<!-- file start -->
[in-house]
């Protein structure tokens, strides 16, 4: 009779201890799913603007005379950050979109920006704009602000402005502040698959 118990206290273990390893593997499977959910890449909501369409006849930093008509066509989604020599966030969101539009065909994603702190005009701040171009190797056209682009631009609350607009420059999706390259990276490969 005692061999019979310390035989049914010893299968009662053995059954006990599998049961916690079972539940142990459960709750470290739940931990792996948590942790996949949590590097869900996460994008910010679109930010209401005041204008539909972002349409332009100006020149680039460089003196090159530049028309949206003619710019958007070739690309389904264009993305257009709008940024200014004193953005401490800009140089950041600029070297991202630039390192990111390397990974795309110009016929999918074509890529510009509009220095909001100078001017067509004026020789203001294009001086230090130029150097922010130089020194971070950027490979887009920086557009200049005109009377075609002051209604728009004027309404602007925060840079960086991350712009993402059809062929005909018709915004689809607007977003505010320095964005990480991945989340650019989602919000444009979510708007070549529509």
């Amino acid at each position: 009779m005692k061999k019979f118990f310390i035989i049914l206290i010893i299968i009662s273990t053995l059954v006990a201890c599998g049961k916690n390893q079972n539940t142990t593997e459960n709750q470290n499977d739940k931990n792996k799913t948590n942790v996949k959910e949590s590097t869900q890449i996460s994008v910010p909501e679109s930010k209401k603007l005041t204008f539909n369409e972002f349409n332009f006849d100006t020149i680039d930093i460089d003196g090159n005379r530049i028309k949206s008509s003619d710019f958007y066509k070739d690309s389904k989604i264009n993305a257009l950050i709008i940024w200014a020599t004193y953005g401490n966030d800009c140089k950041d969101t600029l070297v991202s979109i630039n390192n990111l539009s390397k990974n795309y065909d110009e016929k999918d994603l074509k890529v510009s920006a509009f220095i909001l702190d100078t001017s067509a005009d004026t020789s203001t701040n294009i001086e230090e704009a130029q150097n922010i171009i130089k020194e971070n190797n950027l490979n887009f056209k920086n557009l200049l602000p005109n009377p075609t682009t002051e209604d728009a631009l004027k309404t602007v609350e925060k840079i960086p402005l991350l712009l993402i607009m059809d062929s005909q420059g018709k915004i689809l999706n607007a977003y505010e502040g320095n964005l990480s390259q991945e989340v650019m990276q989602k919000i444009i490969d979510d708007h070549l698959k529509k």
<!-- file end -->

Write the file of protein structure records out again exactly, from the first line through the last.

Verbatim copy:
[in-house]
């Protein structure tokens, strides 16, 4: 009779201890799913603007005379950050979109920006704009602000402005502040698959 118990206290273990390893593997499977959910890449909501369409006849930093008509066509989604020599966030969101539009065909994603702190005009701040171009190797056209682009631009609350607009420059999706390259990276490969 005692061999019979310390035989049914010893299968009662053995059954006990599998049961916690079972539940142990459960709750470290739940931990792996948590942790996949949590590097869900996460994008910010679109930010209401005041204008539909972002349409332009100006020149680039460089003196090159530049028309949206003619710019958007070739690309389904264009993305257009709008940024200014004193953005401490800009140089950041600029070297991202630039390192990111390397990974795309110009016929999918074509890529510009509009220095909001100078001017067509004026020789203001294009001086230090130029150097922010130089020194971070950027490979887009920086557009200049005109009377075609002051209604728009004027309404602007925060840079960086991350712009993402059809062929005909018709915004689809607007977003505010320095964005990480991945989340650019989602919000444009979510708007070549529509």
């Amino acid at each position: 009779m005692k061999k019979f118990f310390i035989i049914l206290i010893i299968i009662s273990t053995l059954v006990a201890c599998g049961k916690n390893q079972n539940t142990t593997e459960n709750q470290n499977d739940k931990n792996k799913t948590n942790v996949k959910e949590s590097t869900q890449i996460s994008v910010p909501e679109s930010k209401k603007l005041t204008f539909n369409e972002f349409n332009f006849d100006t020149i680039d930093i460089d003196g090159n005379r530049i028309k949206s008509s003619d710019f958007y066509k070739d690309s389904k989604i264009n993305a257009l950050i709008i940024w200014a020599t004193y953005g401490n966030d800009c140089k950041d969101t600029l070297v991202s979109i630039n390192n990111l539009s390397k990974n795309y065909d110009e016929k999918d994603l074509k890529v510009s920006a509009f220095i909001l702190d100078t001017s067509a005009d004026t020789s203001t701040n294009i001086e230090e704009a130029q150097n922010i171009i130089k020194e971070n190797n950027l490979n887009f056209k920086n557009l200049l602000p005109n009377p075609t682009t002051e209604d728009a631009l004027k309404t602007v609350e925060k840079i960086p402005l991350l712009l993402i607009m059809d062929s005909q420059g018709k915004i689809l999706n607007a977003y505010e502040g320095n964005l990480s390259q991945e989340v650019m990276q989602k919000i444009i490969d979510d708007h070549l698959k529509k």